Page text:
U.S.A. 2012: After the Middle-Class Revolution Kenneth M. Dolbeare

ISBN: 9781566430357

Published: February 1st 1996

Paperback

210 pages


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U.S.A. 2012: After the Middle-Class Revolution  by  Kenneth M. Dolbeare

U.S.A. 2012: After the Middle-Class Revolution by Kenneth M. Dolbeare
February 1st 1996 | Paperback | PDF, EPUB, FB2, DjVu, audiobook, mp3, ZIP | 210 pages | ISBN: 9781566430357 | 9.49 Mb

The year is 2012. David Reynolds is a college sophomore whose Thanksgiving weekend assignment is to conduct several interviews with his parents, in order to understand how they and their generation managed to reconstruct the American political systemMoreThe year is 2012. David Reynolds is a college sophomore whose Thanksgiving weekend assignment is to conduct several interviews with his parents, in order to understand how they and their generation managed to reconstruct the American political system in the sixteen short years between 1996 and 2012.

He uses as his starting point the New Declaration of Independence of the Fourth of July, 2000, and explores first how it came about and then how its commitments were steadily achieved in the following years through sustained middle-class mobilization, electronic communication, a series of practical and populist constitutional changes, and a prosperity-restoring, middle class-oriented economic nationalist policy program.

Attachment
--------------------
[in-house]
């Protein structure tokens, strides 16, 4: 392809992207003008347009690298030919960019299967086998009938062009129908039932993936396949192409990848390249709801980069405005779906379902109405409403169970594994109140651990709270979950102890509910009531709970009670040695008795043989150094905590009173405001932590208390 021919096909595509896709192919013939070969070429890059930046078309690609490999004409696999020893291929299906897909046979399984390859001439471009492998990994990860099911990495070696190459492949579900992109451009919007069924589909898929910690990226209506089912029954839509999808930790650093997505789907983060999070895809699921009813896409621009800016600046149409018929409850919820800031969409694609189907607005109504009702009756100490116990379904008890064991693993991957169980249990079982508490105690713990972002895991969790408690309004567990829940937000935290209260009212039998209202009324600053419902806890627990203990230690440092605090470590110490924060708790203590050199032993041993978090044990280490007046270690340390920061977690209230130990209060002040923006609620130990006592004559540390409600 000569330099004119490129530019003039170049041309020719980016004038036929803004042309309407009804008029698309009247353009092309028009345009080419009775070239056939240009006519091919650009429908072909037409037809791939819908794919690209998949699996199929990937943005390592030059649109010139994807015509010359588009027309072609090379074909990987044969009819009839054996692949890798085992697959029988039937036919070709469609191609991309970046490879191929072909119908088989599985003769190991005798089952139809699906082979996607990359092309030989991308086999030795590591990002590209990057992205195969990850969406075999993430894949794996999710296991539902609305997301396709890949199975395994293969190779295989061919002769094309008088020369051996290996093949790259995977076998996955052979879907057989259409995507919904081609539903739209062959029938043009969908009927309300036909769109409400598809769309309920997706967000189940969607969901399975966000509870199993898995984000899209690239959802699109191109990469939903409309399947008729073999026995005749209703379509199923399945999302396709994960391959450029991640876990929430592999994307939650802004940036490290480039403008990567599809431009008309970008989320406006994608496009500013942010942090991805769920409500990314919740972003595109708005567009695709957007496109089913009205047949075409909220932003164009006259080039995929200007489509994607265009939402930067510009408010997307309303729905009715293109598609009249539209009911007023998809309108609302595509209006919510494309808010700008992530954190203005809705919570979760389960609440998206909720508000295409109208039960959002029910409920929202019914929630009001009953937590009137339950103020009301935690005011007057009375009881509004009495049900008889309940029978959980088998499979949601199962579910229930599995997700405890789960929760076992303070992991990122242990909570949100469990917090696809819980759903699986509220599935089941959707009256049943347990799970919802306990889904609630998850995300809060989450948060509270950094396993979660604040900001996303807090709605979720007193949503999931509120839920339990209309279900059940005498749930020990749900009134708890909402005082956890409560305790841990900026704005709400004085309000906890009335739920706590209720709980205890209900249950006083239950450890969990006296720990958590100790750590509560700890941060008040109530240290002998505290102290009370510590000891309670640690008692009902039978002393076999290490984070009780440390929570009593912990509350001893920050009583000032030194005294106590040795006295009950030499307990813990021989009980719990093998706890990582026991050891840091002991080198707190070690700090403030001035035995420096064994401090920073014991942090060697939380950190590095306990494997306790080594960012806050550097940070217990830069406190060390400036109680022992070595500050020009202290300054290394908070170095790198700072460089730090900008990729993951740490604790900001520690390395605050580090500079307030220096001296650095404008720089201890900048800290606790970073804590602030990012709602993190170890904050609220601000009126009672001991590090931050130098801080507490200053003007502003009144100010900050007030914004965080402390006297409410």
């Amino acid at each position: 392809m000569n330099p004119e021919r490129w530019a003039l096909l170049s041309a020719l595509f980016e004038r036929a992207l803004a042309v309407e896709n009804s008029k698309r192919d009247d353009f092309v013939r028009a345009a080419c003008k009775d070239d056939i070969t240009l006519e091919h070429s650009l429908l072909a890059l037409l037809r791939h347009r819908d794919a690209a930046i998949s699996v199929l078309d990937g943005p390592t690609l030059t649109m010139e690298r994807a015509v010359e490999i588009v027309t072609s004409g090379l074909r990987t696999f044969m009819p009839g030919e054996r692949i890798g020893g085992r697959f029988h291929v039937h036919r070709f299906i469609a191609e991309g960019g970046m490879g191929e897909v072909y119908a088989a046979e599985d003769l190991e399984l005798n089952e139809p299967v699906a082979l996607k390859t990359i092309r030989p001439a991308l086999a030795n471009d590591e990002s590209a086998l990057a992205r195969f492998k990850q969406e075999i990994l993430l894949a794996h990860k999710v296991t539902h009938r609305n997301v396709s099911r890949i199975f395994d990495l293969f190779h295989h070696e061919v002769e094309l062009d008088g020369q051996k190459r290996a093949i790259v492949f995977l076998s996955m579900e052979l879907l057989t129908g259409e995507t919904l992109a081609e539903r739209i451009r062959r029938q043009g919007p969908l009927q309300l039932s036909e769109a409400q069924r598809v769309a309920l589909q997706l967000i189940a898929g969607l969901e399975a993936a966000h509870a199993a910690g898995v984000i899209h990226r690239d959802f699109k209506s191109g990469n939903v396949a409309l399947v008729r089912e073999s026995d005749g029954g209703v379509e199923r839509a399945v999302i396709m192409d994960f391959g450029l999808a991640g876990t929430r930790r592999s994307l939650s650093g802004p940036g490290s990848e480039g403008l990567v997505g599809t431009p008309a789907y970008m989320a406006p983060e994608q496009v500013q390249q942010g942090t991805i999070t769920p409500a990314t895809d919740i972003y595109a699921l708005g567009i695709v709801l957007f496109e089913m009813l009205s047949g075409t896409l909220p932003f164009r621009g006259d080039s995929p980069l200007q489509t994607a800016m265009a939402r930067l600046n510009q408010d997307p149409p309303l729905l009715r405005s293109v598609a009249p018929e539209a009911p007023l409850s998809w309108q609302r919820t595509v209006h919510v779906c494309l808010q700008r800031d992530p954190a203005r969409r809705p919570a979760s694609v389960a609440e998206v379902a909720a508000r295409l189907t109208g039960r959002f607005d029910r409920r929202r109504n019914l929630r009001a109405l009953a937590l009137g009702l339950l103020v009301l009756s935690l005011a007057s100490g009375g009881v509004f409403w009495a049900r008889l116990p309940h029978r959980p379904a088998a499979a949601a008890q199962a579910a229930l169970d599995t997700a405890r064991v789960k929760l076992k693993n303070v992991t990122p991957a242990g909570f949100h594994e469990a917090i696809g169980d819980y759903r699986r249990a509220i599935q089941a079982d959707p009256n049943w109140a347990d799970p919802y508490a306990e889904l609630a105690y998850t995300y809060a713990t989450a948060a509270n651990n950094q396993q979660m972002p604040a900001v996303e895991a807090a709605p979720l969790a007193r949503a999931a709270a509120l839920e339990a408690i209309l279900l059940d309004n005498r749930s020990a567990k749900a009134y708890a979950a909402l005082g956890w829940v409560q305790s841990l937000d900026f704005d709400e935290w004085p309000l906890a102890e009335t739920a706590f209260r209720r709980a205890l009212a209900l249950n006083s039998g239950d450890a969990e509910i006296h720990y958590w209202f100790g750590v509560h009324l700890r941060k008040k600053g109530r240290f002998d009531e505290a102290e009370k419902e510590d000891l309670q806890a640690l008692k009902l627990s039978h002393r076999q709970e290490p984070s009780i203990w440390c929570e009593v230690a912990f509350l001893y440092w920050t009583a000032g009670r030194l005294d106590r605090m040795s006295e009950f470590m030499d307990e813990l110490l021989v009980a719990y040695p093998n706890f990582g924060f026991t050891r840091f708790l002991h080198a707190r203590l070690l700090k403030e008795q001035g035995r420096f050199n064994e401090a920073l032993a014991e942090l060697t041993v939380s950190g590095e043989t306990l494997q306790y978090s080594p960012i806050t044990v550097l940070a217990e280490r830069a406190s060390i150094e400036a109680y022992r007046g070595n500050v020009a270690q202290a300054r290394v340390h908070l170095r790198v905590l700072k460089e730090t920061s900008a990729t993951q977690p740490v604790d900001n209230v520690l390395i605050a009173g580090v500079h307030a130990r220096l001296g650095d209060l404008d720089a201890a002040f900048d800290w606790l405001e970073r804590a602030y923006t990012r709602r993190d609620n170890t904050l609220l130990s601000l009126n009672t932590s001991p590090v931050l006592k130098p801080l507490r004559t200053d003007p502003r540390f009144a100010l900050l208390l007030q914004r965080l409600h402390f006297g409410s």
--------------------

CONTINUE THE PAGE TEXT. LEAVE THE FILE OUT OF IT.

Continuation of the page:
In his final paper (excerpted in the epilogue), David marvels at the dedication and resourcefulness of his parents and their peers, and speculates about what his world would be like if they had failed to take up the challenge to reconstruct their country and restore the future for themselves and their children.

But the fictional theme is only about a quarter of the content here. The rest is data-grounded analysis of the major problems of the United States today and the Third World future they will bring about without fundamental change in our political party and representative systems.

Dolbeare and Hubbell follow up this grim portrait with a provocative and credible vision of how a determined middle class could assert popular control over the big money, selfish politicians, and special interests that now dominate the American political system. The middle class is seen as systematically victimized by bipartisan public policy for the past thirty years which in turn has beenenabled by its own passivity, acceptance of scapegoating diversions, and false patriotism - refusal to look critically at traditional American beliefs and practices and selectively modernize them to fit changing needs and conditions.

The heart of the book is the vision of a recons



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